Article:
SAOGE focuses on oil and gas industry's progress

Updated 22 November 2015
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SAOGE focuses on oil and gas industry's progress

DAMMAM: The 7th edition of the Saudi International Oil and Gas Exhibition (SAOGE) opens at the Dhahran International Exhibition Center in Dammam on Monday. The three-day expo is being held with the support of Eastern Province Gov. Prince Saud bin Naif.
Dhahran Expo CEO Mohammed bin Hamad Al-Hussaini said: "We are extremely proud for this honor that Prince Saud is extending to SAOGE 2015; this is a further award to the ever-increasing importance of SAOGE as the best-attended and premier oil and gas exhibition in Saudi Arabia".
The three-day show aims to highlight the development of products in the oil and gas industry, which has taken a pivotal position in the Saudi economy, compared to other commercial industries in the Kingdom, and to other countries that do not have the hydrocarbon raw material, the official said.
He said that gas and oil are the basic raw materials for the manufacturing and consuming industries, in addition to being a key material in the production of a myriad of other chemicals.
He said the Eastern Province (EP) ranked first in the manufacturing materials industry and in the number of factories specialized in those industries, which require the identification of appropriate opportunities to develop the sector, and identify how to increase its products, without direct dependence on raw materials, but the resulting industries.
The SAOGE, which attracts the oil and manufacturing industries’ major investors, will include many contributions and offers from key industry professionals to review the most prominent developments, the new global research and studies in the field of oil industries, its development and protection under the current circumstances, Al-Hussaini added.
The exhibition is an important linking point for companies, distributors and suppliers in the oil sector. It aims at promoting investment by attracting more capital that will contribute in the launch of many projects in the most important national industry sectors in the EP.
Moreover, SAOGE will review through its activities the latest products in the oil industry, the major challenges facing the sector, in addition to many of the solutions that have contributed to raising the level of performance and improve the related services.


EU launches in-depth probe on Amazon over data use

Updated 3 min 48 sec ago
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EU launches in-depth probe on Amazon over data use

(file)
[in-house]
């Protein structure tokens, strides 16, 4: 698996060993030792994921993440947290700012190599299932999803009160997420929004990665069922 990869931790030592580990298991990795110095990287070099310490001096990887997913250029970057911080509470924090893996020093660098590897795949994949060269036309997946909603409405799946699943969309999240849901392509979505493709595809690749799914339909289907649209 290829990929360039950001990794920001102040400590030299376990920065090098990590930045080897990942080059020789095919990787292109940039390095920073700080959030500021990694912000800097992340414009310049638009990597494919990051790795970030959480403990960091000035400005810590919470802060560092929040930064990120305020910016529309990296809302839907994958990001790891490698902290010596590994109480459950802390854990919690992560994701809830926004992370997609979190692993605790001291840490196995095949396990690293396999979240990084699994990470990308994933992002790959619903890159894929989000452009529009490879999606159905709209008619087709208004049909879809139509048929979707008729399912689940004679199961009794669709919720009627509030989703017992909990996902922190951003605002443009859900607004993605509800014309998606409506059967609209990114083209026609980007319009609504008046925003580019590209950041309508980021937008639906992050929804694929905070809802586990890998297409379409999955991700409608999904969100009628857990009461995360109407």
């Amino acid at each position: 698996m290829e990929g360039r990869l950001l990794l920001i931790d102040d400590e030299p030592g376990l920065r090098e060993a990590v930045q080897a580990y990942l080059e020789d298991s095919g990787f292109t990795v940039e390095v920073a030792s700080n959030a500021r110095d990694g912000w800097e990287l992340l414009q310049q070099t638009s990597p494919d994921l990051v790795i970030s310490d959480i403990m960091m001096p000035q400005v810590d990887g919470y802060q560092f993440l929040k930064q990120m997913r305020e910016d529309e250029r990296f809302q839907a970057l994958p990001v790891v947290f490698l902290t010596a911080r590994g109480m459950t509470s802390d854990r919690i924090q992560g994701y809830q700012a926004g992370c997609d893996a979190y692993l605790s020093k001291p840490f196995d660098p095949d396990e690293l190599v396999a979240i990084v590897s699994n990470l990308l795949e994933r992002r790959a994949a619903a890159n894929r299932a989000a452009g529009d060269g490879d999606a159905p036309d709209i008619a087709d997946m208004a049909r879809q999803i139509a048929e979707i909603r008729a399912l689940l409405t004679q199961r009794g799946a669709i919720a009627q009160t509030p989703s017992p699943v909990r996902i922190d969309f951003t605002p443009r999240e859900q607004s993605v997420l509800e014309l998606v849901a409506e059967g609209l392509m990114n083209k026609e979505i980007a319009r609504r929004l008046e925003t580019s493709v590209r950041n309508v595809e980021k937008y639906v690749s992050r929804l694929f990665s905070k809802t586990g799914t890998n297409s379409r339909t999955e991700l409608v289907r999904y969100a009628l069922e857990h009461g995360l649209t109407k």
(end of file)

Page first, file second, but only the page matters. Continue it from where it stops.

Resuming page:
• Formal investigation opens a new chapter in the EU’s campaign to address the dominance of US tech firms
  • At the heart of the case is Amazon’s service to third party merchants

BRUSSELS: The EU’s powerful antitrust authority launched an in-depth investigation into Amazon on Wednesday, amid suspicions the US-based online behemoth misuses merchant data hosted on its website.
The formal investigation opens a new chapter in the European Union’s campaign to address the dominance of US tech firms with Google, Facebook and Apple also regular targets of regulators in Brussels.
With its probe, the EU competition watchdog is seeking to expand its oversight powers to data, the most prized asset for Silicon Valley giants that now dominate web-use worldwide.
“I have ... decided to take a very close look at Amazon’s business practices and its dual role as marketplace and retailer (and) to assess its compliance with EU competition rules,” the EU’s anti-trust commissioner Margrethe Vestager said in a statement.
At the heart of the case is Amazon’s service to third party merchants who use the world’s biggest online retailer to access customers and broaden their reach.
In providing this service, Amazon “continuously collects data about the activity on its platform,” the commission said.
Preliminary findings, according to the statement, indicate that Amazon “appears to use competitively sensitive information — about marketplace sellers, their products and transactions on the marketplace.”
The opening of a formal investigation procedure does not prejudge its outcome, but if fault is found the sanctions by the EU can reach up to 10 percent of sales.
“The stakes for the digital economy are high, because any action by the Commission can have an impact on the business model of web giants, which is based on data accumulation,” said Andrea Collart, of the consulting firm Avisa in Brussels.
The investigation, which has no deadline, is likely to be the final offensive by Vestager against big tech before the end of her current mandate on October 31.
In an email to AFP, Amazon said: “We will cooperate fully with the European Commission and continue working hard to support businesses of all sizes and help them grow.”
The probe adds to Vestager’s long list of cases against US Big Tech.
During her five-year term, Brussels has slapped Google with a combined $9.5 billion in antitrust fines and scrutinized Apple and Facebook for breaches of competition, tax and data rules.
Amazon in 2017 was ordered to pay back taxes of about €250 million to Luxembourg because of illegal tax breaks.
The company also settled with Brussels over its distribution deals with e-book publishers in Europe.